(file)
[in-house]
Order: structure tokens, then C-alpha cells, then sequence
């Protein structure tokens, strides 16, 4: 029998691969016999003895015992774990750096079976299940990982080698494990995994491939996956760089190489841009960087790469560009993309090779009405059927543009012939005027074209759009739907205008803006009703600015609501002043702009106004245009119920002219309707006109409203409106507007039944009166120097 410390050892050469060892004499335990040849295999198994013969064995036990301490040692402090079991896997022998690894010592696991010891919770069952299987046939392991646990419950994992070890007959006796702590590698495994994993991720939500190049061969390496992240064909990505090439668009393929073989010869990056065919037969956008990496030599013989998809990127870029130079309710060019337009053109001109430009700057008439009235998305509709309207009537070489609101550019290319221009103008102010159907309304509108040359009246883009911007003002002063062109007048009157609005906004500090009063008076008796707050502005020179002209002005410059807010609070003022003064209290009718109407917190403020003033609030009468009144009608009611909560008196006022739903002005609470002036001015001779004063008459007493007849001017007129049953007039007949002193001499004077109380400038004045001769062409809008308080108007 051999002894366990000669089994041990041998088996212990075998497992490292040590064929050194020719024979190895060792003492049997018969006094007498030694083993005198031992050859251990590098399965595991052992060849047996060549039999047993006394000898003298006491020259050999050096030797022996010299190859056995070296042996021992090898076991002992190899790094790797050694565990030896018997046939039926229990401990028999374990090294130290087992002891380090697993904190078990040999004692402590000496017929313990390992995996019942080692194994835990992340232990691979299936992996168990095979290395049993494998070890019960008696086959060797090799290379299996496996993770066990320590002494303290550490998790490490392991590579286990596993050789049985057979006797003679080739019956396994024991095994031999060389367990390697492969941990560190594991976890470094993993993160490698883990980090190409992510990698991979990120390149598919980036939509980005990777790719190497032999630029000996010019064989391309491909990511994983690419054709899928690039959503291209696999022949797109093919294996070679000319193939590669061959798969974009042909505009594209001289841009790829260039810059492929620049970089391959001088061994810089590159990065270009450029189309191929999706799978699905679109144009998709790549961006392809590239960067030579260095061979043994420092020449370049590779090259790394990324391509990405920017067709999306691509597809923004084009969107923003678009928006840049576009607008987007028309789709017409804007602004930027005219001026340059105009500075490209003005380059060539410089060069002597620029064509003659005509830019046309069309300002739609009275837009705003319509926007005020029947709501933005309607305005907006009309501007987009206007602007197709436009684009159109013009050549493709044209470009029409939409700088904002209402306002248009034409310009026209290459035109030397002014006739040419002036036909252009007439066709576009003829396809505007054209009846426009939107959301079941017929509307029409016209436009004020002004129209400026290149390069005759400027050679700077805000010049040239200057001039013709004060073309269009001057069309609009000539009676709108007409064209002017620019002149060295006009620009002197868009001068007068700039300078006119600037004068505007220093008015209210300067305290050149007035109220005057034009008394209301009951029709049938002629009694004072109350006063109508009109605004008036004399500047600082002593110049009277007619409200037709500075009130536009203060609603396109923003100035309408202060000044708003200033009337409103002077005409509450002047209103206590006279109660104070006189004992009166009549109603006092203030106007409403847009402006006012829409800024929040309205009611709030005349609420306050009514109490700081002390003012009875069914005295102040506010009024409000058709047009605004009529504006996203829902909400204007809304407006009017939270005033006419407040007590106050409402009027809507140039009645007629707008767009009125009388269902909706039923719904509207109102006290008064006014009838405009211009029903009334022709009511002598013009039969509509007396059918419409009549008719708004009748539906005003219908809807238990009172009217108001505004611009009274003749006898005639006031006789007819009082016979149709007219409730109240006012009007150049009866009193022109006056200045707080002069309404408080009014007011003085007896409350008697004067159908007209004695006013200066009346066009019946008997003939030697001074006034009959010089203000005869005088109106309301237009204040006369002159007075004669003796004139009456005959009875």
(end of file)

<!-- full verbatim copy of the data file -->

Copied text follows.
[in-house]
Order: structure tokens, then C-alpha cells, then sequence
């Protein structure tokens, strides 16, 4: 029998691969016999003895015992774990750096079976299940990982080698494990995994491939996956760089190489841009960087790469560009993309090779009405059927543009012939005027074209759009739907205008803006009703600015609501002043702009106004245009119920002219309707006109409203409106507007039944009166120097 410390050892050469060892004499335990040849295999198994013969064995036990301490040692402090079991896997022998690894010592696991010891919770069952299987046939392991646990419950994992070890007959006796702590590698495994994993991720939500190049061969390496992240064909990505090439668009393929073989010869990056065919037969956008990496030599013989998809990127870029130079309710060019337009053109001109430009700057008439009235998305509709309207009537070489609101550019290319221009103008102010159907309304509108040359009246883009911007003002002063062109007048009157609005906004500090009063008076008796707050502005020179002209002005410059807010609070003022003064209290009718109407917190403020003033609030009468009144009608009611909560008196006022739903002005609470002036001015001779004063008459007493007849001017007129049953007039007949002193001499004077109380400038004045001769062409809008308080108007 051999002894366990000669089994041990041998088996212990075998497992490292040590064929050194020719024979190895060792003492049997018969006094007498030694083993005198031992050859251990590098399965595991052992060849047996060549039999047993006394000898003298006491020259050999050096030797022996010299190859056995070296042996021992090898076991002992190899790094790797050694565990030896018997046939039926229990401990028999374990090294130290087992002891380090697993904190078990040999004692402590000496017929313990390992995996019942080692194994835990992340232990691979299936992996168990095979290395049993494998070890019960008696086959060797090799290379299996496996993770066990320590002494303290550490998790490490392991590579286990596993050789049985057979006797003679080739019956396994024991095994031999060389367990390697492969941990560190594991976890470094993993993160490698883990980090190409992510990698991979990120390149598919980036939509980005990777790719190497032999630029000996010019064989391309491909990511994983690419054709899928690039959503291209696999022949797109093919294996070679000319193939590669061959798969974009042909505009594209001289841009790829260039810059492929620049970089391959001088061994810089590159990065270009450029189309191929999706799978699905679109144009998709790549961006392809590239960067030579260095061979043994420092020449370049590779090259790394990324391509990405920017067709999306691509597809923004084009969107923003678009928006840049576009607008987007028309789709017409804007602004930027005219001026340059105009500075490209003005380059060539410089060069002597620029064509003659005509830019046309069309300002739609009275837009705003319509926007005020029947709501933005309607305005907006009309501007987009206007602007197709436009684009159109013009050549493709044209470009029409939409700088904002209402306002248009034409310009026209290459035109030397002014006739040419002036036909252009007439066709576009003829396809505007054209009846426009939107959301079941017929509307029409016209436009004020002004129209400026290149390069005759400027050679700077805000010049040239200057001039013709004060073309269009001057069309609009000539009676709108007409064209002017620019002149060295006009620009002197868009001068007068700039300078006119600037004068505007220093008015209210300067305290050149007035109220005057034009008394209301009951029709049938002629009694004072109350006063109508009109605004008036004399500047600082002593110049009277007619409200037709500075009130536009203060609603396109923003100035309408202060000044708003200033009337409103002077005409509450002047209103206590006279109660104070006189004992009166009549109603006092203030106007409403847009402006006012829409800024929040309205009611709030005349609420306050009514109490700081002390003012009875069914005295102040506010009024409000058709047009605004009529504006996203829902909400204007809304407006009017939270005033006419407040007590106050409402009027809507140039009645007629707008767009009125009388269902909706039923719904509207109102006290008064006014009838405009211009029903009334022709009511002598013009039969509509007396059918419409009549008719708004009748539906005003219908809807238990009172009217108001505004611009009274003749006898005639006031006789007819009082016979149709007219409730109240006012009007150049009866009193022109006056200045707080002069309404408080009014007011003085007896409350008697004067159908007209004695006013200066009346066009019946008997003939030697001074006034009959010089203000005869005088109106309301237009204040006369002159007075004669003796004139009456005959009875």